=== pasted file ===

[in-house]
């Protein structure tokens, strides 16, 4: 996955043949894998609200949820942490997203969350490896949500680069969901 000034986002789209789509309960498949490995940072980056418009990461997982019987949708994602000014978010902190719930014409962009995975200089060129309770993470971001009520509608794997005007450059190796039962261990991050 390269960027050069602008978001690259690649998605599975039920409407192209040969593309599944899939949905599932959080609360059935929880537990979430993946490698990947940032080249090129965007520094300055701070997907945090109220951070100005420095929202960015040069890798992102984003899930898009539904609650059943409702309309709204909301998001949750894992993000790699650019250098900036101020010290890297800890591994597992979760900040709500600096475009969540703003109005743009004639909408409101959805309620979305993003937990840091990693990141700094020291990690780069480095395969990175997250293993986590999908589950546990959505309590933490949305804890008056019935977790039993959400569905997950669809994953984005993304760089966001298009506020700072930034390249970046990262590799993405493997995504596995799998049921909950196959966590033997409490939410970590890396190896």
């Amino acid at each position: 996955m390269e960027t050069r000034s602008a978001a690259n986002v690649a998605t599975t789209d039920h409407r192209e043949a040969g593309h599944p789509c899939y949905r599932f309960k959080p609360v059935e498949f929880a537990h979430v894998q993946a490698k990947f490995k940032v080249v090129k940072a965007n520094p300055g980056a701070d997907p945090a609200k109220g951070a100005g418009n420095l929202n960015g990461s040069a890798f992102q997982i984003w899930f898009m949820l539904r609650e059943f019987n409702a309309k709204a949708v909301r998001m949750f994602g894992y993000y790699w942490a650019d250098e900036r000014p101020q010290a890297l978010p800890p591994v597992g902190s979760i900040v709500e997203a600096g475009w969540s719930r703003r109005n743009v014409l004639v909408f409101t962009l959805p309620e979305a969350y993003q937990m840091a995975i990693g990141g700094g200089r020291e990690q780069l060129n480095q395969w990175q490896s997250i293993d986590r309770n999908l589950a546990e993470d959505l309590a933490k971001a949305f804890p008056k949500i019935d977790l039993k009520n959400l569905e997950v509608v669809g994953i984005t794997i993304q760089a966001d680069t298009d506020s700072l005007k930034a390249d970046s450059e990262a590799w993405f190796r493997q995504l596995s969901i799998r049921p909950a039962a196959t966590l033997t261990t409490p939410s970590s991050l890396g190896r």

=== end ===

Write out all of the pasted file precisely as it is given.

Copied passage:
[in-house]
């Protein structure tokens, strides 16, 4: 996955043949894998609200949820942490997203969350490896949500680069969901 000034986002789209789509309960498949490995940072980056418009990461997982019987949708994602000014978010902190719930014409962009995975200089060129309770993470971001009520509608794997005007450059190796039962261990991050 390269960027050069602008978001690259690649998605599975039920409407192209040969593309599944899939949905599932959080609360059935929880537990979430993946490698990947940032080249090129965007520094300055701070997907945090109220951070100005420095929202960015040069890798992102984003899930898009539904609650059943409702309309709204909301998001949750894992993000790699650019250098900036101020010290890297800890591994597992979760900040709500600096475009969540703003109005743009004639909408409101959805309620979305993003937990840091990693990141700094020291990690780069480095395969990175997250293993986590999908589950546990959505309590933490949305804890008056019935977790039993959400569905997950669809994953984005993304760089966001298009506020700072930034390249970046990262590799993405493997995504596995799998049921909950196959966590033997409490939410970590890396190896």
């Amino acid at each position: 996955m390269e960027t050069r000034s602008a978001a690259n986002v690649a998605t599975t789209d039920h409407r192209e043949a040969g593309h599944p789509c899939y949905r599932f309960k959080p609360v059935e498949f929880a537990h979430v894998q993946a490698k990947f490995k940032v080249v090129k940072a965007n520094p300055g980056a701070d997907p945090a609200k109220g951070a100005g418009n420095l929202n960015g990461s040069a890798f992102q997982i984003w899930f898009m949820l539904r609650e059943f019987n409702a309309k709204a949708v909301r998001m949750f994602g894992y993000y790699w942490a650019d250098e900036r000014p101020q010290a890297l978010p800890p591994v597992g902190s979760i900040v709500e997203a600096g475009w969540s719930r703003r109005n743009v014409l004639v909408f409101t962009l959805p309620e979305a969350y993003q937990m840091a995975i990693g990141g700094g200089r020291e990690q780069l060129n480095q395969w990175q490896s997250i293993d986590r309770n999908l589950a546990e993470d959505l309590a933490k971001a949305f804890p008056k949500i019935d977790l039993k009520n959400l569905e997950v509608v669809g994953i984005t794997i993304q760089a966001d680069t298009d506020s700072l005007k930034a390249d970046s450059e990262a590799w993405f190796r493997q995504l596995s969901i799998r049921p909950a039962a196959t966590l033997t261990t409490p939410s970590s991050l890396g190896r």